JFI: Your life partner, Sophie Sartain, is also your filmmaking partner on some of your projects. How does that work? How does being Gay impact your work?
Grossman: Sophie and I met while working on 500 Nations, an eight-hour documentary series on Native American history. We worked together writing the CD Rom (yes it was a long time ago) version of the project. So right out of the gate, I knew how brilliant Sophie is and what a fantastic writer she is. Sophie wrote and co-produced Blessed Is the Match: The Life and Death of Hannah Senesh, wrote and produced Hava Nagila (The Movie), wrote Above and Beyond and was a creative consultant on Who Will Write Our History and we directed and produced Seeing Allred together.
The fact is that almost everything I’ve done has been with Sophie and our editor Chris Callister. The three of us are a team, and I love working with them both. For the most part, working together and living together and having three children together has been pretty seamless. But it’s good to have breathing room sometimes. Sophie made her own film Mimi and Donna and is now directing a film, Birddog Nation, about activists trying to flip the house in November. I’m going to cheer from the sidelines. In terms of how being gay has impacted our work, I don’t think of myself as a gay filmmaker anymore than I think of myself as woman filmmaker or a Jewish filmmaker. Obviously, however, growing up and coming of age in the 60’s and 70’s, I experienced a lot of homophobia compounding whatever “outsider” feeling I had from being Jewish (once I realized the world was not all Jewish!). I think I’m pretty attuned to injustice and admire people who stand up for themselves and others.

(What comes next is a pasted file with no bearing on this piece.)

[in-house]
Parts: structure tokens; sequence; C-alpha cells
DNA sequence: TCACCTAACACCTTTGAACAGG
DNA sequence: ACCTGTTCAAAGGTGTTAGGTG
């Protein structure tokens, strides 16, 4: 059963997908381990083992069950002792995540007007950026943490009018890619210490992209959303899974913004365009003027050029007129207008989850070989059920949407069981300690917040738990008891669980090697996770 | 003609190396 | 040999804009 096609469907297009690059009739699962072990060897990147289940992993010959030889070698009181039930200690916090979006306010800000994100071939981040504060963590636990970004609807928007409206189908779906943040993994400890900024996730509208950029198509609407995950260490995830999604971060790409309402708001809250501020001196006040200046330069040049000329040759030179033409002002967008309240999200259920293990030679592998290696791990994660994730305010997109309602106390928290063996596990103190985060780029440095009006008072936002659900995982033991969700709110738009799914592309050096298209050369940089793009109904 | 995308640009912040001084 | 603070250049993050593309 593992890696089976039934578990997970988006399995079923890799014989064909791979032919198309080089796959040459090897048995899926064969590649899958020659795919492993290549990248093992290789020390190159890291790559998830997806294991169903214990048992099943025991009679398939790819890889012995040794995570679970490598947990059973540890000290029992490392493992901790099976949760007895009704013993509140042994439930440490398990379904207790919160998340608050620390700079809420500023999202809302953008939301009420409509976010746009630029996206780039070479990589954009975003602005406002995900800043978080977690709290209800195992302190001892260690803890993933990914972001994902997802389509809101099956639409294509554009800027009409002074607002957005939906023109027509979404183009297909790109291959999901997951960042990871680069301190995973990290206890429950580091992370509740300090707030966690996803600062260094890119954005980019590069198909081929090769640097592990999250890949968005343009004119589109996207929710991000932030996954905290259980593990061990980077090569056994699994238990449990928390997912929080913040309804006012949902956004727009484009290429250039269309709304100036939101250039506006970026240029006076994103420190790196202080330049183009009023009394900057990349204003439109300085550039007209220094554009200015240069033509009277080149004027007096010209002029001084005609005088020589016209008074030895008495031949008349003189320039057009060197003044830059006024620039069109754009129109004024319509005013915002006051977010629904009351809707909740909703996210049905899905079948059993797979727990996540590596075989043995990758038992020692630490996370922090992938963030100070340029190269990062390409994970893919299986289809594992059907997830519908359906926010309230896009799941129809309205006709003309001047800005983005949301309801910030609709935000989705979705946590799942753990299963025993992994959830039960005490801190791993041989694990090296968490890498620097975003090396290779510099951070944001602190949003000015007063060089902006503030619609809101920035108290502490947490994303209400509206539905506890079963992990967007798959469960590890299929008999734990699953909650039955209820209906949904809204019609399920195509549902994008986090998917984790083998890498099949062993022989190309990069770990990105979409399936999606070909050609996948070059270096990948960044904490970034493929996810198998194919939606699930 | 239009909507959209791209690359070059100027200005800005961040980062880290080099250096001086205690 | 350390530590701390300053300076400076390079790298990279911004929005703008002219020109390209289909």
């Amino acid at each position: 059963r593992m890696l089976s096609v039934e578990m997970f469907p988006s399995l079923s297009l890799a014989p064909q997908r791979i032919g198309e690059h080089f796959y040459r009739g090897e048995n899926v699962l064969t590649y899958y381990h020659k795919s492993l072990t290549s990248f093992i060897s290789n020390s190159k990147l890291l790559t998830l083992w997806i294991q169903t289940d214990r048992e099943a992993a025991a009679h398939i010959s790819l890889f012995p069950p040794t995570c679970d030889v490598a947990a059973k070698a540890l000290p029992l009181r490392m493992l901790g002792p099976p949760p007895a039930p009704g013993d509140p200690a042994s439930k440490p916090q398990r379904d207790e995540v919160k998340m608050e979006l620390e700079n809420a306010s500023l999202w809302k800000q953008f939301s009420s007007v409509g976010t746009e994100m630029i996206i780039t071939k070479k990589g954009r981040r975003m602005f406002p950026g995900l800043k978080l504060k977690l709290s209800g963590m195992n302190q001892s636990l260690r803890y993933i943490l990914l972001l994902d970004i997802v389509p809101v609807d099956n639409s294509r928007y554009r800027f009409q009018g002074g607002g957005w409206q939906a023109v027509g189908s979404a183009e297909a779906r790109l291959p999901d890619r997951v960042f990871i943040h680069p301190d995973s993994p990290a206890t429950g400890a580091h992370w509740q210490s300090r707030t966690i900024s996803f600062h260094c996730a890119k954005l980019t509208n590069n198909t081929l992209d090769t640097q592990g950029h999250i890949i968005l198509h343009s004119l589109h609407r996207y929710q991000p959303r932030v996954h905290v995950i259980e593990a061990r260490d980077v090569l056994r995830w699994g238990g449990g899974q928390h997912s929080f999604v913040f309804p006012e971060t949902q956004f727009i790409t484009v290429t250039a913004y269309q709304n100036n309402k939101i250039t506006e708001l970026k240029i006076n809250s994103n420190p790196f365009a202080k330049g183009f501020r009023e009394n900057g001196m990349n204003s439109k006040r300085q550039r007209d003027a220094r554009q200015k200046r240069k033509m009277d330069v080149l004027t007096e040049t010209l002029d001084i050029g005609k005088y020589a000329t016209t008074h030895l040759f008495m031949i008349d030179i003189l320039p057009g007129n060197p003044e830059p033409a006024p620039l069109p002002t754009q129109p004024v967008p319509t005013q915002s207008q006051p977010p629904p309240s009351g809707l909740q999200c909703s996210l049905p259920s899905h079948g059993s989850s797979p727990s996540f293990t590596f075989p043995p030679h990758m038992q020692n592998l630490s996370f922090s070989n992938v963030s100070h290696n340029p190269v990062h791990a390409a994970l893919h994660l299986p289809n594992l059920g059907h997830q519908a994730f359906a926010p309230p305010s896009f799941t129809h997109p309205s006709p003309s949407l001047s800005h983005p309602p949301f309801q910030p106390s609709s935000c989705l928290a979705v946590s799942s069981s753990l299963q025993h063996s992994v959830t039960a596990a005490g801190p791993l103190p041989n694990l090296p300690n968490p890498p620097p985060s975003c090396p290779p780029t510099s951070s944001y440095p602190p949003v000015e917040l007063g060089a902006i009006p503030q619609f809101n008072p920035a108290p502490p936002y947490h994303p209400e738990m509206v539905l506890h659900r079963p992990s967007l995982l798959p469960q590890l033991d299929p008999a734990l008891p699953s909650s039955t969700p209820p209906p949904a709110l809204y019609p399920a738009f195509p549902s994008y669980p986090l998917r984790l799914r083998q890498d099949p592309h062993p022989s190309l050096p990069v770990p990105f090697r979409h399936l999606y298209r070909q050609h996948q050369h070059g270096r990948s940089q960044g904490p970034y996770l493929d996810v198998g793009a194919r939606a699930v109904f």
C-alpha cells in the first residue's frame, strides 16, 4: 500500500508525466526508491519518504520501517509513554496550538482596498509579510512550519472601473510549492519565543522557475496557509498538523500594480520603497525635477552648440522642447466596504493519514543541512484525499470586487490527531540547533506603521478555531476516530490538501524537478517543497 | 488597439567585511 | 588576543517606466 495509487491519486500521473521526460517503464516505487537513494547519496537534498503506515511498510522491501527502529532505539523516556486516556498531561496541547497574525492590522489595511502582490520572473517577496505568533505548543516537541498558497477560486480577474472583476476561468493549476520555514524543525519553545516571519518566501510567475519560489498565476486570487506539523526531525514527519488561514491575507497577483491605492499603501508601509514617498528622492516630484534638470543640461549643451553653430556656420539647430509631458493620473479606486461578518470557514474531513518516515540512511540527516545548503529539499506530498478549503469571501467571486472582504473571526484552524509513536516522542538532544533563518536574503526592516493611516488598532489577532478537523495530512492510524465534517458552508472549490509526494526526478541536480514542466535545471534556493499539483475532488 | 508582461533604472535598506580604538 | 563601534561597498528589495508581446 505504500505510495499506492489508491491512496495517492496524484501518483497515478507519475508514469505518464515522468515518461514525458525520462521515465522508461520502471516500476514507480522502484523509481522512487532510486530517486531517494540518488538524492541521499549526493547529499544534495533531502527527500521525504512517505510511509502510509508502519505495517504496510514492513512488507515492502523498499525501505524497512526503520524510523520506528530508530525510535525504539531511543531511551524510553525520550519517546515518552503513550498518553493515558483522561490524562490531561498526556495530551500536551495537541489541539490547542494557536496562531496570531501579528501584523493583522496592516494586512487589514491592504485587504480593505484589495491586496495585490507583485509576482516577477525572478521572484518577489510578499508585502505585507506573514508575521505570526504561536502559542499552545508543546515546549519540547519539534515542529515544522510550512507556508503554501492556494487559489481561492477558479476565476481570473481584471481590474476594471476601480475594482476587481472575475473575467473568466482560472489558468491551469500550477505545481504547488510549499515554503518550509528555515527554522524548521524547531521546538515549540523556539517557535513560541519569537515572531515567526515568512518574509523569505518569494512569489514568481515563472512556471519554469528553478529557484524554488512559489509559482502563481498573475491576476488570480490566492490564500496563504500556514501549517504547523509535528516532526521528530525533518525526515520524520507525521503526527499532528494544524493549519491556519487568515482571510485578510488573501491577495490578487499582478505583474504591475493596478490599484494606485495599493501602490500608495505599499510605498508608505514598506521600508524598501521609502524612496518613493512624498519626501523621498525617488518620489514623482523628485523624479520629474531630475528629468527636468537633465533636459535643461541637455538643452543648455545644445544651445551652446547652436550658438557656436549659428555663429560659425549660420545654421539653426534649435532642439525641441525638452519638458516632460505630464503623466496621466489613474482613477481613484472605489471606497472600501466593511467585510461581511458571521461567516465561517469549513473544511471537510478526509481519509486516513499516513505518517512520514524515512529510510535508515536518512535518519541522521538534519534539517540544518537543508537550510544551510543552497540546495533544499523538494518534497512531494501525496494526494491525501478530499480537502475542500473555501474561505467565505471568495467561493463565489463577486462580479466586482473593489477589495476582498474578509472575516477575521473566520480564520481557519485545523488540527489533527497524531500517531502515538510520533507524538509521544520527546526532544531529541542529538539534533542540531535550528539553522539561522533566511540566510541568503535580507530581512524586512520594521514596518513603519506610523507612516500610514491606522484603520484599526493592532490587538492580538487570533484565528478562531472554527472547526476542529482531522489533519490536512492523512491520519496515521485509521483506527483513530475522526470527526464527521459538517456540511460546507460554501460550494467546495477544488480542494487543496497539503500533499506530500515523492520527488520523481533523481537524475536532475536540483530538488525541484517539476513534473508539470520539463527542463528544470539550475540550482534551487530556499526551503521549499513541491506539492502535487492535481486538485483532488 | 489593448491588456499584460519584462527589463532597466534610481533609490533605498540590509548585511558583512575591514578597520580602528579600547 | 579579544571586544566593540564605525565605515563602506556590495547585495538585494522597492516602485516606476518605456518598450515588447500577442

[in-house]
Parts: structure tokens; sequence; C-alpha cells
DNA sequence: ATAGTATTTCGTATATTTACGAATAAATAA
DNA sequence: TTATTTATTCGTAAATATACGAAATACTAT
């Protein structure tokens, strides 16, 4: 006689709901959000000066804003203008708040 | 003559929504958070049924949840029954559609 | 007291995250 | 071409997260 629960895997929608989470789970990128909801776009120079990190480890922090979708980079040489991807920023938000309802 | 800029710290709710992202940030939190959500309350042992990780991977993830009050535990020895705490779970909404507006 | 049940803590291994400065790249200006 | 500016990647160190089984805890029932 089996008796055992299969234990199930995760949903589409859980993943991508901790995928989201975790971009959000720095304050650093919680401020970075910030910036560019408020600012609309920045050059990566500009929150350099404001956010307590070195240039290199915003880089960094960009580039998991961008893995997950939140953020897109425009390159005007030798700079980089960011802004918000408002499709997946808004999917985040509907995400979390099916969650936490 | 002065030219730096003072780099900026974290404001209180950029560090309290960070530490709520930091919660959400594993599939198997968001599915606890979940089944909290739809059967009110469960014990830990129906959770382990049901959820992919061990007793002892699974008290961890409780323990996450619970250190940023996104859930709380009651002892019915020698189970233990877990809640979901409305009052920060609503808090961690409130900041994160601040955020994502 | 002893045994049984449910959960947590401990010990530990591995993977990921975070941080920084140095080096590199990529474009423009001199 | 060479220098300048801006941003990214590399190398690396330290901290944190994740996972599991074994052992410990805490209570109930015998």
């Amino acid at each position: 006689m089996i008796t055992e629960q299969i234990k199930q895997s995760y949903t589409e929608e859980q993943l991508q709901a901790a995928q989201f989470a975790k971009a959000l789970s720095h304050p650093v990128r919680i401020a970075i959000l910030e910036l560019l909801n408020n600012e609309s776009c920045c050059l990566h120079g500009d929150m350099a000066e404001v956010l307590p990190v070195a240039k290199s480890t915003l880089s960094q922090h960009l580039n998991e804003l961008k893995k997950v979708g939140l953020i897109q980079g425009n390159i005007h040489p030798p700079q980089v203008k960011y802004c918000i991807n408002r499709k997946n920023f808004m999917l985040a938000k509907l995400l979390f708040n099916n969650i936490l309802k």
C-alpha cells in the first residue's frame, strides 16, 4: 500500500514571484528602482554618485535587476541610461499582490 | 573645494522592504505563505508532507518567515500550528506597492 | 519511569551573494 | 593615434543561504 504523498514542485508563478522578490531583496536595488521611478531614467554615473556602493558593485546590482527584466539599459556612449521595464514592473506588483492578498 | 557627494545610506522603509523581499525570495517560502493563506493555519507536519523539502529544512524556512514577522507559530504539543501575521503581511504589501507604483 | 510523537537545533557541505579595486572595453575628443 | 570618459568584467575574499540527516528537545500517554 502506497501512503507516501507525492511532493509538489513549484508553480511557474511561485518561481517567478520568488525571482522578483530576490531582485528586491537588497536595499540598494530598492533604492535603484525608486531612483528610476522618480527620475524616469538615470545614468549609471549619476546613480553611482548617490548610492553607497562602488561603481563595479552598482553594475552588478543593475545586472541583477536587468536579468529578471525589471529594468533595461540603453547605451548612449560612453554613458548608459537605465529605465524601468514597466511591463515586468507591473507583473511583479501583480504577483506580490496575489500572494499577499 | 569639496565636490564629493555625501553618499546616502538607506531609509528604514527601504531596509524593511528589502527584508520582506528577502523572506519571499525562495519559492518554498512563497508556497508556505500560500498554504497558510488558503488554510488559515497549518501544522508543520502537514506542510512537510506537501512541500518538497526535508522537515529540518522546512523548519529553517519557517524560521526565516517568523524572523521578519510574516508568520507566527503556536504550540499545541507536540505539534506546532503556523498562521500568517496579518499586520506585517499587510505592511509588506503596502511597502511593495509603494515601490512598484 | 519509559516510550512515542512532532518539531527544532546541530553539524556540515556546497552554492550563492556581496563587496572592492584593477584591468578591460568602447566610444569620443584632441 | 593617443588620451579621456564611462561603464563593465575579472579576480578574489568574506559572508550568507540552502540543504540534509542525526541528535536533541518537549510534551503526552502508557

JFI: Is it important to you to showcase activists in your films? How have your films been used to make impact in the world in distribution?
Grossman: At this juncture, people who are activists are my heroes. Starting with myself, I want people to be inspired to act by people like Hannah Senesh, Gloria Allred and Emanuel Ringelblum. I hope that the films make a difference, but I’m not the one to ask.
“I don’t think of myself as a gay filmmaker anymore than I think of myself as woman filmmaker or a Jewish filmmaker.”
JFI: What do you hope SFJFF audiences attending the premiere of Who Will Will Write Our History will take away from the film?
Grossman: I hope audiences at SFJFF come away knowing the story of Emanuel Ringelblum, Rachel Auerbach and the Oyneg Shabes Archive that they created in the Warsaw Ghetto. I honestly believe this is the most important unknown story of the Holocaust. I hope my film will change that in a way only a film can do, but making the story accessible to hundreds of thousands of people around the world.
Who Will Write Our History screens at the 38th San Francisco Jewish Film Festival on: Saturday, July 21 in Palo Alto; Sunday, July 22 in San Francisco; and Saturday, July 28 in the East Bay. Roberta Grossman will be in attendance for all three screenings. Buy tickets now at www.sfjff.org.